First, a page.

Wilton Tradesman 1755 Vise Hands-On Review

Wilton Tradesman 1755 Vise Caters to a Balance of Strength and Size

We do a lot of projects from our shop in addition to the standardized testing we put our review tools through. Clamping is great when you’re benchtop allows for it, but there’s nothing like the security of a good bench vise. We set up a pair of Wilton Tradesman 1755 vise units to help us out for the kind of work we do day in and day out.

Pros

  • Quality build
  • Excellent strength for its size
  • Super-smooth operation and adjustments

Cons

  • Anvil might be a bit small for some users

Recommendation

The Wilton Tradesman 1755 vise is well-named. It’s a great fit for tradesmen across the board, whether you’re attaching it to your bench or your truck. If you use the anvil on your vise frequently, you might want to take a close look at the size on this model and make sure it’s large enough for your needs. As long as that’s in order, we think you’ll be pleased with the quality and strength of the build. 

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General Design

Hold on a Minute

The Wilton Tradesman 1755 vise is a 5 1/2-inch model, referring to the jaw width. It opens up to 5 inches with a depth of 3 3/4 inches. Most of the material we need to hold with the main jaws maxes out around 4x, though we may have thicker material from time to time. This size gives us all the clamping capacity we need on any given day plus some wiggle room if we’re working on something thicker.

The jaw inserts are reversible. They come with the serrated side out, and that’s the way we nearly always use them thanks to the grip. If you flip them around, they’re smooth, letting you reduce the chances of marring the surface while it’s held.

There are a pair of pipe clamps beneath the main jaws that are capable of holding 1/4-inch to 3-inch round material. That was a key consideration for us. When we’re moving between cutting lumber, pipe, and rebar in reciprocating saw tests, having one vise type to cover all of it is a huge benefit.

Wilton Tradesman 1755

Anvil

We don’t do much metal forming and shaping in our shop. But if that’s something you frequently tackle, the anvil is a reasonable 3 1/8-inch square and is designed to withstand your pounding on it.

We’ve heard from a few metalworkers that the anvil size is a bit small for some of their needs, so take a close look to make sure it works for you.

Wilton Tradesman 1755

Attitude Adjustments

Adjustments are pretty standard. A large steel slide bar turns to adjust the clamping force. Its solid construction really lets you put some torque behind it for serious clamping force in a vise this size.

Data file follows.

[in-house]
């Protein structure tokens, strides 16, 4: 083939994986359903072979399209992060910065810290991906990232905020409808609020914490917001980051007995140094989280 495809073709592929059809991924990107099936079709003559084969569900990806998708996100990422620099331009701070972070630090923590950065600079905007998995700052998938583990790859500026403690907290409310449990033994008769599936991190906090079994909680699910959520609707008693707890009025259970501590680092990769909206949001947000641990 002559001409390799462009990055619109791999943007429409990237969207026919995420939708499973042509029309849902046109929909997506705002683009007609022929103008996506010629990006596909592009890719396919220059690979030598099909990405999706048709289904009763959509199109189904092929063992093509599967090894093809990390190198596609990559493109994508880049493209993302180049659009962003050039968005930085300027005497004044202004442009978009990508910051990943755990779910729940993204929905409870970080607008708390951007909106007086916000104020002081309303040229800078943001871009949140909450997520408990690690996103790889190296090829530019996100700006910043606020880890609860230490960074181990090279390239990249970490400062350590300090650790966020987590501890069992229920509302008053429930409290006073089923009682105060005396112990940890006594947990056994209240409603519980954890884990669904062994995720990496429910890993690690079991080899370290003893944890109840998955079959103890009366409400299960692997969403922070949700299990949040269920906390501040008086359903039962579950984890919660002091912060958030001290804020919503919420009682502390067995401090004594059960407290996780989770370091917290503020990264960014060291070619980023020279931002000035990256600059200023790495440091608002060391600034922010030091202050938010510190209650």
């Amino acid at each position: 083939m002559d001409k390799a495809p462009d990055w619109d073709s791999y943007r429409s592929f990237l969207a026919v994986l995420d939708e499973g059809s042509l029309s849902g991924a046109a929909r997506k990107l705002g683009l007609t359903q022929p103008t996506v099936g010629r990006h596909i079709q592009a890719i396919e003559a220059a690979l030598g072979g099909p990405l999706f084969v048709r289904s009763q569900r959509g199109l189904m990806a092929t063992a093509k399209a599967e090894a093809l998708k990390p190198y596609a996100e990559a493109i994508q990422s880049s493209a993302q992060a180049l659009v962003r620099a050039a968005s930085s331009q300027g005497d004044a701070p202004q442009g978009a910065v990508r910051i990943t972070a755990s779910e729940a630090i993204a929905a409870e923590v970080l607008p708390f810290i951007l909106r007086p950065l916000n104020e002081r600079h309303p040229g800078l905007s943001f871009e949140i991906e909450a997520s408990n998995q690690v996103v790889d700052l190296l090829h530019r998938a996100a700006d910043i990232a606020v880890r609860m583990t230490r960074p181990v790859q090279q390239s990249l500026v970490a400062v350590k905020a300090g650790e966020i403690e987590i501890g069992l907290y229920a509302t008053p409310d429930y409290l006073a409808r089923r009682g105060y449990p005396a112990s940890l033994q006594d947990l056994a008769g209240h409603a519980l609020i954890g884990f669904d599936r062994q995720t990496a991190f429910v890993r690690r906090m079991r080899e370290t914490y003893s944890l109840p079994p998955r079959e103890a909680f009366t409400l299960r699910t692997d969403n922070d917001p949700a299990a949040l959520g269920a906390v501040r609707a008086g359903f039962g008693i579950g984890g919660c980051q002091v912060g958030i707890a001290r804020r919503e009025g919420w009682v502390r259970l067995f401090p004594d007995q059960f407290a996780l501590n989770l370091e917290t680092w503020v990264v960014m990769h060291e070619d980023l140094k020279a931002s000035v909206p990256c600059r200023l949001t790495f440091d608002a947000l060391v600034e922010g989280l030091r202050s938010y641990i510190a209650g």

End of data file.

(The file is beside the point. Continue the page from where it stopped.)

The base swivels 360º and unlocks with a pair of smaller slide bars. You can’t get as much force behind these smaller bars, but you don’t need to. We have easily been able to lock them down without having the base shift on us.

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Built to Work

Materials

The actual jaw material is machined steel and Wilton adds a phosphate coating to the surface. The rest of the body is made from 60,000 PSI ductile iron that boasts twice the strength of grey cast iron. It results in strength that lets you worry more about the work in front of you than the security of the material you’re working on.

Gettin’ Dirty

One of the standout design features is that the Wilton Tradesman 1755 vise has a sealed design. We do a lot of drilling and cutting on these vises and it keeps all that debris from getting into the assemblies where it can foul things up. Additionally, it keeps the lubrication inside where it can do the work it’s supposed to without getting all over your materials. As a bonus, it also means the operation is super-smooth no matter how much sawdust we created.

Wilton Tradesman 1755

Digging even deeper into the mechanics, Wilton redesigned the spindle on the Tradesman. One of the specifics is the spindle nut. It has a longer build that helps smooth out the movement and increases the strength of your straight line pull. When you’re putting the kind of clamping force that we do on material, that kind of increase in strength makes a big difference in the life of the vise.

Installation

Installation is pretty straightforward. You need to grab 4 bolts and pre-drill 11/16-inch holes for them (there’s a paper template in the box). Wilton recommends 5/8-inch cap bolts that are at least grade 5. This vise is going to be around for a while, and going full grade 8 always an option.

Pricing

List price on the Wilton Tradesman 1755 vise is $589.99 and we’re seeing prices online closer to $500 if you look around. There are definitely cheaper models out there, but you’re going to give up some quality and strength to get the lower price.

The Bottom Line

The Wilton Tradesman 1755 vise is well-named. It’s a great fit for tradesmen across the board, whether you’re attaching it to your bench or your truck. If you use the anvil on your vise frequently, you might want to take a close look at the size on this model and make sure it’s large enough for your needs. As long as that’s in order, we think you’ll be pleased with the quality and strength of the build.

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Wilton Tradesman 1755 Vise Specifications

  • Jaw Width: 5 1/2 inches
  • Opening Capacity: 5 inches
  • Throat Depth: 3 3/4 inches
  • Pipe Jaw Capacity: 1/4 – 3 inches
  • Warranty: Lifetime
  • Price: $505.30

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